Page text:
a framework supporting over 350m places across Google

my role was to work with the various local search teams between sf, nyc, zrh, tok and syd and marry visual explorations with interaction design.

this also meant aligning on search's interaction patterns, alongside our own, primarily through extensive and rapid prototyping and visual design. this was in combination with other efforts already in progress, such as imagery and nav traversal.

this effort intended to set the stage for modernizing three types of local search  -- categorical, chains and navigational search (essentially place listings across maps and search).

we started with our own and existing projects, reshaped their roadmaps, aligned with various local teams, eg shopping, transactions, imagery and ugc. chains and categorical search were already so embedded into core search's framework, it was getting attention already, but nav needed some serious work.

i worked on traversal, tabs, actions and imagery, more specifically. i paired with other designers from search, visual design and local to explore and validate several directions across ios, android, mobile web and desktop cases. this was a brigade effort between many, and the patterns you use today are a culmination of researchers and designers together.

i helped explore and develop the transitions and persistent scroll patterns between post nav and immersive views.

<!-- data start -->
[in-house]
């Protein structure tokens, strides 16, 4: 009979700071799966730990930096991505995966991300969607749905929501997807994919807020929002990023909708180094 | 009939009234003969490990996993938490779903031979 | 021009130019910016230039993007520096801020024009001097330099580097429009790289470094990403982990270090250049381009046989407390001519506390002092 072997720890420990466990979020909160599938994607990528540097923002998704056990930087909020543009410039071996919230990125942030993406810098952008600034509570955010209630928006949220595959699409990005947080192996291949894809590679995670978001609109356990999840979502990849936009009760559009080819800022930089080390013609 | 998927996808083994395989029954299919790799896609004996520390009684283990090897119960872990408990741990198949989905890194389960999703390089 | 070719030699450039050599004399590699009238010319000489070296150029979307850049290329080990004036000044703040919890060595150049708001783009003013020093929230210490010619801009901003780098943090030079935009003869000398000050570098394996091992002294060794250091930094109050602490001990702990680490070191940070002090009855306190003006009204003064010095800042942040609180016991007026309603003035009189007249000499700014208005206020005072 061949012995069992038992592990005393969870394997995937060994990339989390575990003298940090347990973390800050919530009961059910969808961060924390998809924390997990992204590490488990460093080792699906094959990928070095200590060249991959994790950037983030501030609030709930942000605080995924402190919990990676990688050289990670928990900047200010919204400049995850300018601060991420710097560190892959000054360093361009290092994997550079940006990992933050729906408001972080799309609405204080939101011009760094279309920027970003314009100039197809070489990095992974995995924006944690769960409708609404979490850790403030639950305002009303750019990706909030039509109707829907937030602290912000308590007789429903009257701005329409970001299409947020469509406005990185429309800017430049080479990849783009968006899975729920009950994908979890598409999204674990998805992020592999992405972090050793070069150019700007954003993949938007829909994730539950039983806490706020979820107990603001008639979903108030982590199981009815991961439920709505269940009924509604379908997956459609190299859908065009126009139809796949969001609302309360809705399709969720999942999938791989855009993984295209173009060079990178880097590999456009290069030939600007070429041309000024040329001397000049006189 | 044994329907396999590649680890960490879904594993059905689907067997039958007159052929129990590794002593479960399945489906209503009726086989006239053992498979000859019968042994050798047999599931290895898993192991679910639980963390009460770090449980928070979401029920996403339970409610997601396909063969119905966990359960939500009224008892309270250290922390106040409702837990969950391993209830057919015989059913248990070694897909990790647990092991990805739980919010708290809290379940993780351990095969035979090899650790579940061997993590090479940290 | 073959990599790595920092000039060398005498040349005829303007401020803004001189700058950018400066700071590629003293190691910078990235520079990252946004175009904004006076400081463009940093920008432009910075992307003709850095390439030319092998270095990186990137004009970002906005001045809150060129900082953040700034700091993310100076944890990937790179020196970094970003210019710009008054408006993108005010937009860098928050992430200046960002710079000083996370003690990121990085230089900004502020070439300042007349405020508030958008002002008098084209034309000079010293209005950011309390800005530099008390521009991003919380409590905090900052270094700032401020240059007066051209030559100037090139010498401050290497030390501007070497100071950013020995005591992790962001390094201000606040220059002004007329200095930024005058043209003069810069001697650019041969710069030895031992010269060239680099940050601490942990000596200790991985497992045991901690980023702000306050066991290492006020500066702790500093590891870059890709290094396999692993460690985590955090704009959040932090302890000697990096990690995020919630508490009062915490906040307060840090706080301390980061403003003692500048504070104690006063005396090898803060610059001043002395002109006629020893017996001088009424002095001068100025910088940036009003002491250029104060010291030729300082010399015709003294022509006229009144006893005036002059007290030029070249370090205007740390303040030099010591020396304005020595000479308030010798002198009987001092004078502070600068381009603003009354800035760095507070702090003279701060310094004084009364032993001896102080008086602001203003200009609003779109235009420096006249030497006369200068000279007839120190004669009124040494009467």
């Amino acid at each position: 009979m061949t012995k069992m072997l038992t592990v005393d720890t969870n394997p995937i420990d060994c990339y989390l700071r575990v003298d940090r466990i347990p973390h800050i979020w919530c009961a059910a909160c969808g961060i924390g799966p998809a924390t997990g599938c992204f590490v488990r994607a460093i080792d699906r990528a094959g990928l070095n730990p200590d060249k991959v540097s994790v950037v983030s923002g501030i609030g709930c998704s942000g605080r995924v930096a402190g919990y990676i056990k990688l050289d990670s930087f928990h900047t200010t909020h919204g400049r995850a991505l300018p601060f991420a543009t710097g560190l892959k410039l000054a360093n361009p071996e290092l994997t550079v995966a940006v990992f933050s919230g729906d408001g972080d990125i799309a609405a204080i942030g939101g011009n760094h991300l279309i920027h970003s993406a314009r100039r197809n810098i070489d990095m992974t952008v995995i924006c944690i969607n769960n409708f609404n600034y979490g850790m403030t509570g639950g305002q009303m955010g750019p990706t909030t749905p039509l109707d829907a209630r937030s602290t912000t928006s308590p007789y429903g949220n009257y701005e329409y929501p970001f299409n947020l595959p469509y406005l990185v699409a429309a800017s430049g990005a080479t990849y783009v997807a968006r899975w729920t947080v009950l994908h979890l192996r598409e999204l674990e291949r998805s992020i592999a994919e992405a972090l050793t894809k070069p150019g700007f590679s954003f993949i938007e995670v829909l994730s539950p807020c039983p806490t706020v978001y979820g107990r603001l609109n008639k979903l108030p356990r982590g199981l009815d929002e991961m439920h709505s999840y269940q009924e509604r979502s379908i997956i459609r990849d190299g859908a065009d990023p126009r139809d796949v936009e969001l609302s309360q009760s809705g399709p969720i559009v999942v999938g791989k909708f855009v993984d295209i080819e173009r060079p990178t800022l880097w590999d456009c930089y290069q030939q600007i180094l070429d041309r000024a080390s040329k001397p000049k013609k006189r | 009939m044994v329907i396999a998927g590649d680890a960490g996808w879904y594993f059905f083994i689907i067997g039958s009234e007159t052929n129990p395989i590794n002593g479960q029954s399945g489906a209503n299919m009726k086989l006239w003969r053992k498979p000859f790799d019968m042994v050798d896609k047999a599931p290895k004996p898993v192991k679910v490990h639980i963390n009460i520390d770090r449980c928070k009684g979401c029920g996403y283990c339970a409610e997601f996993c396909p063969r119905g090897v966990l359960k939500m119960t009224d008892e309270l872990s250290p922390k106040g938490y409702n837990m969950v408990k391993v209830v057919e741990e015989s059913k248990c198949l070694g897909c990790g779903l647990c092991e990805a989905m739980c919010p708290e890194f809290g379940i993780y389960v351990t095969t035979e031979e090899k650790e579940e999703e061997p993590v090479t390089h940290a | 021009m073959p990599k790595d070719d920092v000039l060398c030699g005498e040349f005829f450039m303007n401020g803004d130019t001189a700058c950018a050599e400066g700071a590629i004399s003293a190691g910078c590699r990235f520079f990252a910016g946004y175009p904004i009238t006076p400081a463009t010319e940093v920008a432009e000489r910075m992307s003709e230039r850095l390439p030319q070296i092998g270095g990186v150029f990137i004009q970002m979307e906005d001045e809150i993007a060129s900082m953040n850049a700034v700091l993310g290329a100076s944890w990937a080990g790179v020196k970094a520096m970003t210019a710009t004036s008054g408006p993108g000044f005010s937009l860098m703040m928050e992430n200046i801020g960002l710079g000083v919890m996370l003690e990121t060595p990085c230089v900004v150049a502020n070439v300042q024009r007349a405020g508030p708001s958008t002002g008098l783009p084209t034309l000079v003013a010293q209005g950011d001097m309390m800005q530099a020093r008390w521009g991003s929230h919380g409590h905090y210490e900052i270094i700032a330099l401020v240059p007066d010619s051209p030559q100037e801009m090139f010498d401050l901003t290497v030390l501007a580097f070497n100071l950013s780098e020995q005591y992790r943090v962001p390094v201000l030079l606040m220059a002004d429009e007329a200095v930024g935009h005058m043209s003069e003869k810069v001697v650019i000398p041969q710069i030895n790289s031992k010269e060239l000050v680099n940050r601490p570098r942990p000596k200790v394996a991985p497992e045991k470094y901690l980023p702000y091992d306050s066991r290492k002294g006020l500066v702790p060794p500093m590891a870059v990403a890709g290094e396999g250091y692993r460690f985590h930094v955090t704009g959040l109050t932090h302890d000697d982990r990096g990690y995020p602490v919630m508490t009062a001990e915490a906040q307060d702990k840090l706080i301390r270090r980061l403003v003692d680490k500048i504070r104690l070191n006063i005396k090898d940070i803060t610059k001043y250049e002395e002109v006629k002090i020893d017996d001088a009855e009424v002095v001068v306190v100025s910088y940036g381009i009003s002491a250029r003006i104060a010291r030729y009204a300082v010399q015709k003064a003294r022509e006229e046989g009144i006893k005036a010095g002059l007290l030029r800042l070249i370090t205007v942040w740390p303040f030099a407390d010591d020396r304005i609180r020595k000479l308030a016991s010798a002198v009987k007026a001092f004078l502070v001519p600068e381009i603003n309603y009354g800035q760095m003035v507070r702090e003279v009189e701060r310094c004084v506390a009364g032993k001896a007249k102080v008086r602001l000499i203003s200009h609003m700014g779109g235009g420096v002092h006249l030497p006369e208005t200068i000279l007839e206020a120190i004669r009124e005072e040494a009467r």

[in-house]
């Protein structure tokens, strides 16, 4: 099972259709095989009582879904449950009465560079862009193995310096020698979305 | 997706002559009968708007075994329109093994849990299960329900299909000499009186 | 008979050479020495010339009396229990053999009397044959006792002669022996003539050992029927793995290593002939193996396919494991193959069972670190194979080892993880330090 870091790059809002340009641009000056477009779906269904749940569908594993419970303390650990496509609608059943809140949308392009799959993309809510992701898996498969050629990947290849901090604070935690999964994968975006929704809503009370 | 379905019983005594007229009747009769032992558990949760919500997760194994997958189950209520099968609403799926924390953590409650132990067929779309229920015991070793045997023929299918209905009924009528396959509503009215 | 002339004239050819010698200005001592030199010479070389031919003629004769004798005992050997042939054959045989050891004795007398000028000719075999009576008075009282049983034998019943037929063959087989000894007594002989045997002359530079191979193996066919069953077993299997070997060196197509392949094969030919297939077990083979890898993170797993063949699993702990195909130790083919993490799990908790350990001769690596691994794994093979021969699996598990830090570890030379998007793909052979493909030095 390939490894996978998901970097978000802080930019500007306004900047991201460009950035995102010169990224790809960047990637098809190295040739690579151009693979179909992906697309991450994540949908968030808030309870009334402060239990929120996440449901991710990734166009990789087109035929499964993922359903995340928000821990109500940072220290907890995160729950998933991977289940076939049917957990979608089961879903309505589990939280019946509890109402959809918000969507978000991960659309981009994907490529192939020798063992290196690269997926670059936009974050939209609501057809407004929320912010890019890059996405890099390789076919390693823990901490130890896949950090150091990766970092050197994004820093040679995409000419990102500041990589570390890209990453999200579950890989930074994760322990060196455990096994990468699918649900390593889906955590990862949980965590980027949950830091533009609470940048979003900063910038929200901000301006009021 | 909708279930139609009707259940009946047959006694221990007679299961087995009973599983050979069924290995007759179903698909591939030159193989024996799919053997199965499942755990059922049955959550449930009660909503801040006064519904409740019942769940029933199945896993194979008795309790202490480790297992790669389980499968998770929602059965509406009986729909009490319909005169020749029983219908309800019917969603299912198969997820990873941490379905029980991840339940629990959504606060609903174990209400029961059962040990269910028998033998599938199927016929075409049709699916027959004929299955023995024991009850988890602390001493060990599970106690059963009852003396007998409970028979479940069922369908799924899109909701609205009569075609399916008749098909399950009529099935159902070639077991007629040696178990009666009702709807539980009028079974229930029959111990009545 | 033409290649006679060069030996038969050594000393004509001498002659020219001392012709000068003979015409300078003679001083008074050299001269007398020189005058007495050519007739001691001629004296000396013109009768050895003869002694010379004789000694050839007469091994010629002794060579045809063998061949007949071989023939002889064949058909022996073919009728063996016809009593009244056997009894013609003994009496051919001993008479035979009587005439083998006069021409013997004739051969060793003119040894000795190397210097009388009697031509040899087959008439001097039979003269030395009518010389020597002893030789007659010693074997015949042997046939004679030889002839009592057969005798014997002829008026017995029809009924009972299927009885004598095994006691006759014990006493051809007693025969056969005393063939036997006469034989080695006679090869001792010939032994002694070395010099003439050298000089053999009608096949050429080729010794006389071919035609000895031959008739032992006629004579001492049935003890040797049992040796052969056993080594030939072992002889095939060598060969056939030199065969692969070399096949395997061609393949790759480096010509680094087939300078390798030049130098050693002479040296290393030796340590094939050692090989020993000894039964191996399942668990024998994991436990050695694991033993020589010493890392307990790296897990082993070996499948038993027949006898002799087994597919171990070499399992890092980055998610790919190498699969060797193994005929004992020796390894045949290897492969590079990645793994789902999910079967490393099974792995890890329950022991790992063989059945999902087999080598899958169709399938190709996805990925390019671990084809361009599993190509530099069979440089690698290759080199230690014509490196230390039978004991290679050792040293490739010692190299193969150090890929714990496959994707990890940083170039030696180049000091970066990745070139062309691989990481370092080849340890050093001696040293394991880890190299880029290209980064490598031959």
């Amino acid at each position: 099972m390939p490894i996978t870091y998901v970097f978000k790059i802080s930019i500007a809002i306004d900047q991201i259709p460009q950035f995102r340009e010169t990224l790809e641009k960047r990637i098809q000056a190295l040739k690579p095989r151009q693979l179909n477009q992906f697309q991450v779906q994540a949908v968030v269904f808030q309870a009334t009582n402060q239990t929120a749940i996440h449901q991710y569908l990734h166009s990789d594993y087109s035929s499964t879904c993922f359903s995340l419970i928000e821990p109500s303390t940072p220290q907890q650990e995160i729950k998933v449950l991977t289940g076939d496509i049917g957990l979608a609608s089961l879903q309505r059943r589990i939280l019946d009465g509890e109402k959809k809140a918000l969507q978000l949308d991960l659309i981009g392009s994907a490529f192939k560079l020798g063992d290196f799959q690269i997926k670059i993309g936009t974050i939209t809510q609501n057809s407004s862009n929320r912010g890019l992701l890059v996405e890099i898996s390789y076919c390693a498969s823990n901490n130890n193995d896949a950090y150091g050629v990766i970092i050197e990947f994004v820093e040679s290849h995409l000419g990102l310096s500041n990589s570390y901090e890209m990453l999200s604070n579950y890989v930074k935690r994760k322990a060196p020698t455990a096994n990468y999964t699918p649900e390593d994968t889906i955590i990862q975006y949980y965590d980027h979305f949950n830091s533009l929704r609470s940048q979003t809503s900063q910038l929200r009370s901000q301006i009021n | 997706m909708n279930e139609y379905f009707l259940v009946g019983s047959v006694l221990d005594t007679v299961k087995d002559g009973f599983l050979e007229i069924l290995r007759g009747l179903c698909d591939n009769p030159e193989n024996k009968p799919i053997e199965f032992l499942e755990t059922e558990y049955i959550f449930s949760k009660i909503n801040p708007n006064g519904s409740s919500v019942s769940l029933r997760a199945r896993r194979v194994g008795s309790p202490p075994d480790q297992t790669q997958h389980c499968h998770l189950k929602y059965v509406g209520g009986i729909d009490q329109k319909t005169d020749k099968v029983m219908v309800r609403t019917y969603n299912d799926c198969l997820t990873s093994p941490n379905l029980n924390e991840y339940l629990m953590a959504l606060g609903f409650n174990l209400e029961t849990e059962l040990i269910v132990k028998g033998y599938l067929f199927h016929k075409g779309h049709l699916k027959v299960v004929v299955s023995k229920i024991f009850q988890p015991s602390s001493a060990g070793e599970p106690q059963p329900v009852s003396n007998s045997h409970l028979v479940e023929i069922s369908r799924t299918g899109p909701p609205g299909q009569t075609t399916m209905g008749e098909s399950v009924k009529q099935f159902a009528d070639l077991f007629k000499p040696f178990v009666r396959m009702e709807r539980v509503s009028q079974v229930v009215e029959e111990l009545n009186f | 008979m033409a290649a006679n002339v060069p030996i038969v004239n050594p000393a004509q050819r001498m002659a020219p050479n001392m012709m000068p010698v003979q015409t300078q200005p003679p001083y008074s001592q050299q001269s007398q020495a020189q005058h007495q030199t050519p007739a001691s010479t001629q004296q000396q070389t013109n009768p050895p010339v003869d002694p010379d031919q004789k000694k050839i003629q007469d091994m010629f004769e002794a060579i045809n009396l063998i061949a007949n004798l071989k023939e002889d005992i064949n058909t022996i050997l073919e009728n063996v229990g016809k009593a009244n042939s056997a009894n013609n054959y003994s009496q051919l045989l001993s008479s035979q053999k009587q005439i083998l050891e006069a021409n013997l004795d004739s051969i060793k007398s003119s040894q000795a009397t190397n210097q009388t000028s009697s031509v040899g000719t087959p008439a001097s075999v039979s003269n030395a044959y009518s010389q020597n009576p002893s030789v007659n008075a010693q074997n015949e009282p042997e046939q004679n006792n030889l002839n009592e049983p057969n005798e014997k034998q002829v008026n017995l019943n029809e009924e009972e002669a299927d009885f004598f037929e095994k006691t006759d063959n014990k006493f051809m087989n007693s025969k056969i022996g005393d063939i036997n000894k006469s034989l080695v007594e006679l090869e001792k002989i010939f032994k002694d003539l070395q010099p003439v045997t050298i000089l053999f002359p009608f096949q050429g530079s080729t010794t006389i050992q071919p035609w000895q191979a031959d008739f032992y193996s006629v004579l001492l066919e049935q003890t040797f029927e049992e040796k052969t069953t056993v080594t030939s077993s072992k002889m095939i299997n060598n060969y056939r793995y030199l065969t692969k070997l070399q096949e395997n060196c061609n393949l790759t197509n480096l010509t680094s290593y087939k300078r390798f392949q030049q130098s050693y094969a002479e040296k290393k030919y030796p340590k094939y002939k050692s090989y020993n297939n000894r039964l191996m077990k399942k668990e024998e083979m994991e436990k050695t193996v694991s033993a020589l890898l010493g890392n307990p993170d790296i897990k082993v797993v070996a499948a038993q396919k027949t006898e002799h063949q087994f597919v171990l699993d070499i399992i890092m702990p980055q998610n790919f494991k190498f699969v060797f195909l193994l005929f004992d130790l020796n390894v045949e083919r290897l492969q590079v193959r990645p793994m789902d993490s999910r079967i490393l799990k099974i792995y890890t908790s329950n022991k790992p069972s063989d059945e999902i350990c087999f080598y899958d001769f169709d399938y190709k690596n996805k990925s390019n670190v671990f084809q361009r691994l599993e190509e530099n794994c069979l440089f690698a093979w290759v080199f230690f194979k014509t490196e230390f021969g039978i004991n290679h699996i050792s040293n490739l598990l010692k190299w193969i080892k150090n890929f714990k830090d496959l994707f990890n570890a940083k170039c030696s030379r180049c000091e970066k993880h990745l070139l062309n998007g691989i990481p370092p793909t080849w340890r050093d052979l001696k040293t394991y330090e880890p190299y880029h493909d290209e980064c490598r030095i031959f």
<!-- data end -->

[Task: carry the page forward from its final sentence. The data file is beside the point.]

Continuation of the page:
Never wait again with Google Maps


People need help planning their days.

Hopefully you're familiar with Live Popular Times on Google Maps and Search. This was the next installment of that. Working closing with a motion designer and writer, I defined the UI and patterns you see below. The goal was to explore and integrate estimated wait times between local listings on Google Search and Maps.

a scalable, multi-vertical framework — supporting estimated waits, live & historical times at restaurants & more


We ultimately decided to evolve our Popular Times feature into a more interactive and robust product serving a series of visit data: Popular Times, Live Popular Times and estimated wait times.

This was a min-viable attempt to create a safe and simple yet scalable framework to handle more wait time data as Google's machine learning improved and local listing info becomes increasingly available through the various signals gathered over time.I worked on the overall UI and interaction model. I worked with writing, research and motion design to explore and stress test against all of the wait time cases and across our local verticals.